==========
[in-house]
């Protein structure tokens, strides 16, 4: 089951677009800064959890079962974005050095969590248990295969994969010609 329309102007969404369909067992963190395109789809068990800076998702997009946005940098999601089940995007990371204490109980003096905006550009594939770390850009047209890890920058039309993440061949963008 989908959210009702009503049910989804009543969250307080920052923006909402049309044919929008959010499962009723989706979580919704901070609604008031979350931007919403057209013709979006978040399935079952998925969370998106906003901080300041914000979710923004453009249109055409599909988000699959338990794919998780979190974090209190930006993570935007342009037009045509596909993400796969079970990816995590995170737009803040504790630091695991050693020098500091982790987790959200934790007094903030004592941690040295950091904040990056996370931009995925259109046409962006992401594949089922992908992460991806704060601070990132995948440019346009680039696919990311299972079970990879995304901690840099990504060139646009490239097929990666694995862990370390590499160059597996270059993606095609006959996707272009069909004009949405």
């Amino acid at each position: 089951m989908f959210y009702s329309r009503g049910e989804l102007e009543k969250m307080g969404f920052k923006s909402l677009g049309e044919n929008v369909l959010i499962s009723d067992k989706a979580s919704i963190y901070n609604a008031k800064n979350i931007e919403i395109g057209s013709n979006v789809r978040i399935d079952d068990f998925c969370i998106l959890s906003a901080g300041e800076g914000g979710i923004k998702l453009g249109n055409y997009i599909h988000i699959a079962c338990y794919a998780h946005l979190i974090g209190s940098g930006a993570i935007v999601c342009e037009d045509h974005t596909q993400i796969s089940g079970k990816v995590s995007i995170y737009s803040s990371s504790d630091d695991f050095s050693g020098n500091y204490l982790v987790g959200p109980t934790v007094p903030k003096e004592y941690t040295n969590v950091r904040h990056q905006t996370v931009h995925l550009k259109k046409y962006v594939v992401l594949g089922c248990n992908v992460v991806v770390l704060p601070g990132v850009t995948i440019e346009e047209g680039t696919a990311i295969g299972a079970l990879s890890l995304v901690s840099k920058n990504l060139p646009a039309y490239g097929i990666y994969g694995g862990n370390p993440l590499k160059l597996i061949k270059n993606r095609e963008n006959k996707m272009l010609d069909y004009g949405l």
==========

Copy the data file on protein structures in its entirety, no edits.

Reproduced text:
[in-house]
């Protein structure tokens, strides 16, 4: 089951677009800064959890079962974005050095969590248990295969994969010609 329309102007969404369909067992963190395109789809068990800076998702997009946005940098999601089940995007990371204490109980003096905006550009594939770390850009047209890890920058039309993440061949963008 989908959210009702009503049910989804009543969250307080920052923006909402049309044919929008959010499962009723989706979580919704901070609604008031979350931007919403057209013709979006978040399935079952998925969370998106906003901080300041914000979710923004453009249109055409599909988000699959338990794919998780979190974090209190930006993570935007342009037009045509596909993400796969079970990816995590995170737009803040504790630091695991050693020098500091982790987790959200934790007094903030004592941690040295950091904040990056996370931009995925259109046409962006992401594949089922992908992460991806704060601070990132995948440019346009680039696919990311299972079970990879995304901690840099990504060139646009490239097929990666694995862990370390590499160059597996270059993606095609006959996707272009069909004009949405």
């Amino acid at each position: 089951m989908f959210y009702s329309r009503g049910e989804l102007e009543k969250m307080g969404f920052k923006s909402l677009g049309e044919n929008v369909l959010i499962s009723d067992k989706a979580s919704i963190y901070n609604a008031k800064n979350i931007e919403i395109g057209s013709n979006v789809r978040i399935d079952d068990f998925c969370i998106l959890s906003a901080g300041e800076g914000g979710i923004k998702l453009g249109n055409y997009i599909h988000i699959a079962c338990y794919a998780h946005l979190i974090g209190s940098g930006a993570i935007v999601c342009e037009d045509h974005t596909q993400i796969s089940g079970k990816v995590s995007i995170y737009s803040s990371s504790d630091d695991f050095s050693g020098n500091y204490l982790v987790g959200p109980t934790v007094p903030k003096e004592y941690t040295n969590v950091r904040h990056q905006t996370v931009h995925l550009k259109k046409y962006v594939v992401l594949g089922c248990n992908v992460v991806v770390l704060p601070g990132v850009t995948i440019e346009e047209g680039t696919a990311i295969g299972a079970l990879s890890l995304v901690s840099k920058n990504l060139p646009a039309y490239g097929i990666y994969g694995g862990n370390p993440l590499k160059l597996i061949k270059n993606r095609e963008n006959k996707m272009l010609d069909y004009g949405l």